There is a lot of enthusiasm for supporting and encouraging all our students to develop skills for the future, and we take pride in the excellent work students do with all our placement partners. We want to provide students with the necessary skills for the future, and one way we can do that is in recognising the importance of language in engaging with the communities around us. The Welsh initiatives we have started enrich our department, and have broad consequences for us all beyond are everyday work. I look forward to showcasing more of the language and placement work of the department!
We have been offering volunteering opportunities within the BSc (Hons) Psychology programme for a number of years, and have rapidly expanded the number of organisations that we work with in the last four years. The placement opportunities offered in the second and third year provide students with work experience and helps them develop other practical skills that supplement and support the academic side of the programme. Hannah Rowlands recently published a guest blog (http://studentblogs.cardiffmet.ac.uk/a-day-in-the-life-of-a-third-year-psychology-student/ ) about her routines at Cardiff Met, which made us think it would be interesting to ask if she would write something more specific for us. Here is her blog about volunteering:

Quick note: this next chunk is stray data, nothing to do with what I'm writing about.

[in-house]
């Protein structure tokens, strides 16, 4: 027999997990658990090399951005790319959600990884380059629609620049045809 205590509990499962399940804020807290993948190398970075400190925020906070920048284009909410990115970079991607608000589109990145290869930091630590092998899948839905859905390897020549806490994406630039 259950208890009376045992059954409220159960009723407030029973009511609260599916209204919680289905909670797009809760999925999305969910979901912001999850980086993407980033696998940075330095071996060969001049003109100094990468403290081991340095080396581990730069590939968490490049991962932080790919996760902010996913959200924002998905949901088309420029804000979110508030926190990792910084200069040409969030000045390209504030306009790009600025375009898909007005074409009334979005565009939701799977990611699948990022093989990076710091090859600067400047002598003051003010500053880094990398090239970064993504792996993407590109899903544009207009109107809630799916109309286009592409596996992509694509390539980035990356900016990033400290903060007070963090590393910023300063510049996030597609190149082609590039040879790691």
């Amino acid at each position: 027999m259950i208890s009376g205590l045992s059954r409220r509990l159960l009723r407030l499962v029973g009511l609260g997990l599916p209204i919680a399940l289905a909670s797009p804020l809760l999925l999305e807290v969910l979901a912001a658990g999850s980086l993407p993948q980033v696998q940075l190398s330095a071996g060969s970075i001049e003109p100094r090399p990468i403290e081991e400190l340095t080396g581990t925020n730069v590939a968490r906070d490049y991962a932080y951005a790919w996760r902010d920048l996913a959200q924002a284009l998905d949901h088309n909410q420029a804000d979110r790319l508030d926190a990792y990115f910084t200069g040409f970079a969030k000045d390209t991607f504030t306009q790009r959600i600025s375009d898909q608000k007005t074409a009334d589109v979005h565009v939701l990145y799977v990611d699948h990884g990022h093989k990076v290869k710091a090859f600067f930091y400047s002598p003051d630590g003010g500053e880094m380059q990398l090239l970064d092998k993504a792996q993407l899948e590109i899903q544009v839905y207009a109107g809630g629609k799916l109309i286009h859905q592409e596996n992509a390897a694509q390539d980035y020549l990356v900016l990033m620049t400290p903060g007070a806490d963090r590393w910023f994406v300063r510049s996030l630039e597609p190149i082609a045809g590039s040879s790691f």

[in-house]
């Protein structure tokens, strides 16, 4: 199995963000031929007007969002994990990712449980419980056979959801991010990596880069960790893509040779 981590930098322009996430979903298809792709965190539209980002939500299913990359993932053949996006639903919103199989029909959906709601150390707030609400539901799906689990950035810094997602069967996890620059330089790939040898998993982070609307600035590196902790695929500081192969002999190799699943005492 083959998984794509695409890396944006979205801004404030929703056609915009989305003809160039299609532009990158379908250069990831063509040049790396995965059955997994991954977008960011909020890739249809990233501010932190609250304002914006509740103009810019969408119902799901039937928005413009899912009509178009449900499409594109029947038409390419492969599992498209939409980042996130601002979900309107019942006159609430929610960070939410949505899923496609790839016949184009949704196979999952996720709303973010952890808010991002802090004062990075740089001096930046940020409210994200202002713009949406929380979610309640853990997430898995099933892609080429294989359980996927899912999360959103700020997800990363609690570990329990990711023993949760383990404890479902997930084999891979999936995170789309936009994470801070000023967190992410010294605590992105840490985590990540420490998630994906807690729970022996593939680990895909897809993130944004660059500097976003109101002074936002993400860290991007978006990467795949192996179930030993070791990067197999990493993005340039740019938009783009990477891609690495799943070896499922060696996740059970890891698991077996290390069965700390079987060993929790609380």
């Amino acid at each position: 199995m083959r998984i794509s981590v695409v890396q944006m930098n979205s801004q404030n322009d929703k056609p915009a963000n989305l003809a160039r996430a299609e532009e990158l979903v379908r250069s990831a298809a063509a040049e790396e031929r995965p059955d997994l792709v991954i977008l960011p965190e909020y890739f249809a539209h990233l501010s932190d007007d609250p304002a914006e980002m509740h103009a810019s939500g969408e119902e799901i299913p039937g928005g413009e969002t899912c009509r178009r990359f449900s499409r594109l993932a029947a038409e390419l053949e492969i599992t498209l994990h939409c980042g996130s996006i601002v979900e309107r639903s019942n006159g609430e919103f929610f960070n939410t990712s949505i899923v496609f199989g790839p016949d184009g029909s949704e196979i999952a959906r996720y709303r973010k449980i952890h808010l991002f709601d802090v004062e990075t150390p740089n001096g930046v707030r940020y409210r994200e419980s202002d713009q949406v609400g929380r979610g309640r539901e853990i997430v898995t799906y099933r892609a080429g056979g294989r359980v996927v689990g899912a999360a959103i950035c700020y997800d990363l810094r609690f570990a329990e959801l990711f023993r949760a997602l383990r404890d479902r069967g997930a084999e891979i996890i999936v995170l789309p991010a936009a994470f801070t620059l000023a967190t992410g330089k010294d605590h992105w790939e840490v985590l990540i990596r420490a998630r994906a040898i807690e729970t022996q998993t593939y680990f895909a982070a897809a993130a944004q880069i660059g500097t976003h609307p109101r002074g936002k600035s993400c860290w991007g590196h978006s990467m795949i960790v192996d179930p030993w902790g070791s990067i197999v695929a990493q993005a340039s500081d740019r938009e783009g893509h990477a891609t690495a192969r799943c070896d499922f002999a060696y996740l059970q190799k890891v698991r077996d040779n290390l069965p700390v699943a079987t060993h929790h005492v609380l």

I chose to study psychology at Cardiff Met primarily because of it is applied nature. This course stood out to me as it allows its undergrads to develop a range of important employability skills. These skills are developed through the vast range of placement partners on offer!
Hence I chose to do the second year option Work, Volunteering and Placement module. Through this module I could apply for a range of placements Cardiff Met offers, such as placements in clinical settings to charity based community projects. There were so many to choose from and I was really unsure of which direction to head in but eventually I applied for Safer Wales Inclusive Service. This involved one-to-one and group sessions with a focus of encouraging positive lifestyle choices to the service users at risk of sexual exploitation. During the course of this placement I was given the opportunity to complete mentoring training. This consisted of a day’s workshop going thorough all aspects of mentoring, and afterwards we were expected to complete a booklet to evidence our understanding. These were then marked by our supervisors at Safer Wales and we were informed if we had passed the course. This helped me a lot on my placement when advising and mentoring the service users, and will aid me in the future on other projects.
The placement supervision consisted of the placement provider completing an assessment grid evaluating my personal employability skills. Additionally, I had to complete a placement incident report. The focus of this was to evaluate my response to an incident of my choice that occurred during the course of my placement. I had to justify the reasons for my behaviour and what I would do differently in future to respond to a similar situation.
Due to the rewarding nature of this placement I also applied for extra volunteering at Whitchurch Hospital through a charity called Student Volunteering Cardiff. Throughout the volunteering I worked with adults who had an acquired brain injury. This was a really interesting experience as working in a clinical setting allowed me to see the difficulties the patient’s face when having mental health issues.